Date and Time of the Query: 2019-06-24 T16:37:22 PDT
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Notes for object MCG -03-34-064

6 note(s) found in NED.

1. 2009ApJ...690.1322W
Re:MCG -03-34-064
MCG-03-34-064. The spectrum also has a significant ({DELTA}{chi}^2^ =
34) soft component, which we fit with an apec model with kT = 0.82^+0.11^
_-0.09_ keV. A more complete analysis of this source is presented in
Miniutti et al. (2007), where they model the spectra as
reflection-dominated with thermal plasmas, a broad Fe K line, and
additional Fe emission lines.

2. 2007A&A...461.1209D
Re:IRAS 13197-1627
IRAS 13197-1627: The source was first detected in X-rays by ASCA (Ueno
1995). The X-ray spectrum of the source is dominated by a complex
absorber (Dadina & Cappi 2004) that hides a QSO-like nucleus. Here, the
absorber has been modeled with a partial covering model (N_H_ ~2.6 +/-
0.9 x 10^24^ cm^-2^, c_f_ = 0.90 +/- 0.05) that is in agreement with what
was reported in Dadina & Cappi (2004). Another interesting property of
the source is its steep continuum {GAMMA} ~ 2.4 - 3, depending on the
modelization of the absorber). This value is not typical of a Seyfert
galaxy or a QSO ({GAMMA} ~ 1.7 - 2, Smith and Done 1996, Turner et al.
1997) and is more similar to what observed in NLSy1 (Brandt et al.

3. 2002ApJ...564..650C
Re:IRAS 13197-1627
5. IRAS 13197-1627 is a known Seyfert galaxy (de Grijp et al. 1985)
and is classified as a Seyfert 1.8 by Aguerro et al. (1994). It has
a tentative classification in NED as an SB galaxy morphology. A compact
core of 26 mJy has been detected previously using the PTI
(resolution 0.1"; Heisler et al. 1997), and VLA observations at 3.6 cm
by Kinney et al. (2000) have revealed a linear structure extending about
278 pc from the core, believed to be a synchrotron jet. We detect a
compact core of 8.9 mJy at 0.05" resolution. IRAS 13197-1627 exhibits
one of the largest radio excesses of our sample with the 4.8 GHz flux
almost an order of magnitude larger than the predicted value. This
excess remains after subtraction of the compact core emission and is
probably due, at least in part, to emission from the ~300 pc scale radio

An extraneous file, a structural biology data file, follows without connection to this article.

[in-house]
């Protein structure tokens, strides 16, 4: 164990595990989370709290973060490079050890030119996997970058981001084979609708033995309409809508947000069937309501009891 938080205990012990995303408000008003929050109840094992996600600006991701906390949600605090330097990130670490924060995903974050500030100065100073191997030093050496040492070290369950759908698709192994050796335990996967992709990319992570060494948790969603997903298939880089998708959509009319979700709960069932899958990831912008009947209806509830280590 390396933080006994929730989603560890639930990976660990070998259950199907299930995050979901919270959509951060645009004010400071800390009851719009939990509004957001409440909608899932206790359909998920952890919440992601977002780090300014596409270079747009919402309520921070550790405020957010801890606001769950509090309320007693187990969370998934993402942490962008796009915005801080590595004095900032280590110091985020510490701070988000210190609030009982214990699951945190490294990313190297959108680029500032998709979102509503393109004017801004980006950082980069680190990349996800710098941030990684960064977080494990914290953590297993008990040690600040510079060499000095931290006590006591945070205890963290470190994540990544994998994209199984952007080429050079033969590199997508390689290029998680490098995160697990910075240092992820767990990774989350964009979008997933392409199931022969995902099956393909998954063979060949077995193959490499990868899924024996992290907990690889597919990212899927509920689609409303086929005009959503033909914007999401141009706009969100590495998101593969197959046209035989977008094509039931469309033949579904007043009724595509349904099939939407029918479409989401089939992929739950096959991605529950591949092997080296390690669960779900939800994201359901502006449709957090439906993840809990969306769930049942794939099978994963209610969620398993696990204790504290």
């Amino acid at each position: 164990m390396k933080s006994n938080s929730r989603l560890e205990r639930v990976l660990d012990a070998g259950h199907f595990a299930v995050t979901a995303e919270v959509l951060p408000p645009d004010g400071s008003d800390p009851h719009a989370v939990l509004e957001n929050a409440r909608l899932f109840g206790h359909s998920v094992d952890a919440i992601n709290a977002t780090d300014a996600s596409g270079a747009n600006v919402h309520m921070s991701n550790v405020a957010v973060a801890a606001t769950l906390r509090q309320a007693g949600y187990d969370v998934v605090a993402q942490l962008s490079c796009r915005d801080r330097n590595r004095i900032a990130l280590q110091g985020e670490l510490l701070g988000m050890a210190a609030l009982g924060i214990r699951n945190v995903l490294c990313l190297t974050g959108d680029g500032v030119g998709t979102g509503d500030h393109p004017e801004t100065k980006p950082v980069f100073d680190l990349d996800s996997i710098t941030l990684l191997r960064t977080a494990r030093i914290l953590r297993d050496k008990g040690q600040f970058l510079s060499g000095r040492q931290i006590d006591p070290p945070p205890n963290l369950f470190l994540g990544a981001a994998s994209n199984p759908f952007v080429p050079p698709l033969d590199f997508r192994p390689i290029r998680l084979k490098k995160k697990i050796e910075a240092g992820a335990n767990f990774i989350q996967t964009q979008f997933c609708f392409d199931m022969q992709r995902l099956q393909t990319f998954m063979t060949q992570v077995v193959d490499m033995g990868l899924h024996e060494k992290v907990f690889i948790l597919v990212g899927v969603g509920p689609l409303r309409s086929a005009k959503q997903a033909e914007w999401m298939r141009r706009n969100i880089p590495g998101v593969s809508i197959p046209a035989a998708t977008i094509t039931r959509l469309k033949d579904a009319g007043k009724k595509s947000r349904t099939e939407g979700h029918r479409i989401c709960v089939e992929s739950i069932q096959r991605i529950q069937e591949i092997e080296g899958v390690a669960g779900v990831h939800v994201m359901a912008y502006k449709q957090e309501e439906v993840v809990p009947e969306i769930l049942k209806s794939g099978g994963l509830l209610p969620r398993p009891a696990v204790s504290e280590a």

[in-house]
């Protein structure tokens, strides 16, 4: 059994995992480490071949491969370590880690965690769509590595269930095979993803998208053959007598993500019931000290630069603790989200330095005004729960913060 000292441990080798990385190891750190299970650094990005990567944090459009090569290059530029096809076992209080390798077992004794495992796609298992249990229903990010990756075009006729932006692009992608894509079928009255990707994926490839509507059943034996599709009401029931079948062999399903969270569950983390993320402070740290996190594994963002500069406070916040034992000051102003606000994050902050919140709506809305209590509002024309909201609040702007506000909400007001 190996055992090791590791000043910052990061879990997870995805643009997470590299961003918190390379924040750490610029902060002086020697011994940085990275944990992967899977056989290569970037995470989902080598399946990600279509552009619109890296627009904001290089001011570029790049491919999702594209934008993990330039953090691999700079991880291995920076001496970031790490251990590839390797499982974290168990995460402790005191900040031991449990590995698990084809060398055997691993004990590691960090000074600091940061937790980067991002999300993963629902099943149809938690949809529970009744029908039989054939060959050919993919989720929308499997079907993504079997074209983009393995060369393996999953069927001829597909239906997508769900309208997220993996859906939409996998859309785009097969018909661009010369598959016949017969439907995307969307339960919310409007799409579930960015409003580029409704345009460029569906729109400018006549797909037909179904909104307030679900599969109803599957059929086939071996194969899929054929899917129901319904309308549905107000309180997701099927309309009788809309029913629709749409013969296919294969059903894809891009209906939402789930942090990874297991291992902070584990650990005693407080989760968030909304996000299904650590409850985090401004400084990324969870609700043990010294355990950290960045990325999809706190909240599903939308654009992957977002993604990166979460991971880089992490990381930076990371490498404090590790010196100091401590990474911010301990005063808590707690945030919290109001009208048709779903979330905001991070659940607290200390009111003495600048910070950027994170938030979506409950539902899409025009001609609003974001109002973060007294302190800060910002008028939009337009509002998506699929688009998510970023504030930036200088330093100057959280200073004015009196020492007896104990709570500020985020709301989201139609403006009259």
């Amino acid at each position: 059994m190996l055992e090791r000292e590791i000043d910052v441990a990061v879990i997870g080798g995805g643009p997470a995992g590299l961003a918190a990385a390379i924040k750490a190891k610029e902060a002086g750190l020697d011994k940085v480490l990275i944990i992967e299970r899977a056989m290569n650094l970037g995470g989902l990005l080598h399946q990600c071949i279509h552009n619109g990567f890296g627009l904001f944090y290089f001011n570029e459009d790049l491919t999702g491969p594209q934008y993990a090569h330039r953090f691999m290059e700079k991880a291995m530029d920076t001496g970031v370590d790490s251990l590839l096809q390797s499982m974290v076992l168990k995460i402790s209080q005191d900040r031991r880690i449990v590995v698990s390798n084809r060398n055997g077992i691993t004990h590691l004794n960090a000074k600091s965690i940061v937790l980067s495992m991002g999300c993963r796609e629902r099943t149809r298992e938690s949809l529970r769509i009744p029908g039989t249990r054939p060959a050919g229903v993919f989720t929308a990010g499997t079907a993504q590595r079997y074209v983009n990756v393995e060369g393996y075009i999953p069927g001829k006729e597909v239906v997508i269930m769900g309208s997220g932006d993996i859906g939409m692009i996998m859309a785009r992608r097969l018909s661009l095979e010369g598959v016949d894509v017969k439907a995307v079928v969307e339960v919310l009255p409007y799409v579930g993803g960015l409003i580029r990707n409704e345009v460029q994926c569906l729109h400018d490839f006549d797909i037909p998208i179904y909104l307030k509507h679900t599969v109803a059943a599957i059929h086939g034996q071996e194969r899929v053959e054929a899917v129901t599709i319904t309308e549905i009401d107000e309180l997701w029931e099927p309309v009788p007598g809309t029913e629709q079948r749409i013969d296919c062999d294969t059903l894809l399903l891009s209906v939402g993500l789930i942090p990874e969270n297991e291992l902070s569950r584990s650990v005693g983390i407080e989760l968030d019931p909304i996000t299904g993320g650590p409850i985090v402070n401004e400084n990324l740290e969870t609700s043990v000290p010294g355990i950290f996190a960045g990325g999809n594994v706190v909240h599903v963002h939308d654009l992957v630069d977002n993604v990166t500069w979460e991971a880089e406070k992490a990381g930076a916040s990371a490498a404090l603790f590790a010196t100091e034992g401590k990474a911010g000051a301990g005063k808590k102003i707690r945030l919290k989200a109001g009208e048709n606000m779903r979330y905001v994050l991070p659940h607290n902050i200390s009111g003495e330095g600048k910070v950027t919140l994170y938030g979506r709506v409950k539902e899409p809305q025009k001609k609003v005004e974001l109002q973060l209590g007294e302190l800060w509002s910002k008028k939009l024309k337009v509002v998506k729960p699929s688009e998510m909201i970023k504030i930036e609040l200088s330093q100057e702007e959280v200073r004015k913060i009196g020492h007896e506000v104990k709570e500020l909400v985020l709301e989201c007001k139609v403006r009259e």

4. 2001ApJS..132..199S
Re:MCG -03-34-064
4.2.13. MCG -03-34-064
According to Roy et al. (1998), this galaxy has a compact nuclear radio
source with a flux of 26 mJy at 2.3 GHz. The optical and ultraviolet
spectra show narrow emission lines with blueward asymmetries and possibly
a broad C IV {lambda}1550 A line (De Robertis, Hutchings, & Pitts 1988).
The radio emission is extended by 280 pc. It starts as a linear structure
to the southwest (P.A. = 219^deg^), and after ~100 pc it bends to the
south, along P.A. ~ 180^deg^. Kay (1994) spectropolarimetric data showed
that the nuclear spectrum of this galaxy is polarized by 7.4% at 4400 A,
along P.A. = 109^deg^, approximately perpendicular to the extended radio
emission. We adopt the innermost P.A. as the direction of the jet.

5. 1996ApJS..103...81C
Re:MCG -03-34-063
MCG-03-34-063.--Seyfert 2. Pks B1319-164. VLA D-configuration map at 4.86 GHz
in Condon et al. (1995).

6. 1996ApJ...467..551C
Re:MCG -03-34-064
THE SEYFERT GALAXY IRAS 13197-1627 IS MCG -3-34-64
In Figure 5, we show contour maps of the 4.9GHz radio emission from the
two galaxies MCG -3-34-63 and MCG -3-34-64. We find total radio fluxes of
93.4 mJy (5.0x10^22^ W Hz^-1^ at an assumed distance of 67.2 Mpc) and 1.3 mJy
(7.1x10^20^ W Hz^-1^) for MCG -3-34-63 and MCG -3-34-64, respectively. {NED
note: this should read "MCG -3-34-64 and MCG -3-34-63, respectively".} The
central source in MCG -3-34-63 has a flux of 0.6 mJy (3.4x10^20^ W Hz^-1^),
and the source positioned ~15" (4.9 kpc) northeast of the nucleus has a
flux of 0.15 mJy (8.1x10^19^ W Hz^-1^). The radio source in MCG -3-34-64 is
slightly resolved along P.A. 135^degrees^.
Our complete sample of edge-on Seyfert galaxies was constructed by
cross-referencing various Seyfert catalogs with RC3 (de Vaucouleurs et al.
1991; see Paper I). One of the objects selected by this process was the
warm FIR galaxy IRAS 13197-1627, which is listed in the Seyfert catalog of
Huchra (1995). This object was first identified as a Seyfert galaxy by
de Grijp et al. (1985). Several workers have associated this IRAS source with
MCG -3-34-63, and edge-on galaxy with axial ratio 3.2 (RC3). We have since
found that IRAS 13197-1627 is not associated with MCG -3-34-63 but is
instead associated with the galaxy MCG -3-34-64, positioned ~1.8' southeast
of MCG -3-34-63.
We suspected this to be the case when we found a large disagreement between
our observed radio fluxes for MCG -3-34-63 and those listed in the literature
from previous radio observations (which were undoubtedly measurements of the
stronger radio source MCG -3-34-64). The IRAS fluxes listed for IRAS 13197-1627
(which probably include emission from both galaxies) also implied excessively
large values of {mu} (i.e., the FIR flux was comparatively very large). We
later learned (M. de Robertis 1995, private communication) that the nuclear
spectrum which identified the Seyfert galaxy IRAS 13197-1627 is a spectrum of
MCG -3-34-64, not MCG -3-34-63.
Authors of future catalogs of Seyferts should note that this error has
progressed into many published catalogs and papers.

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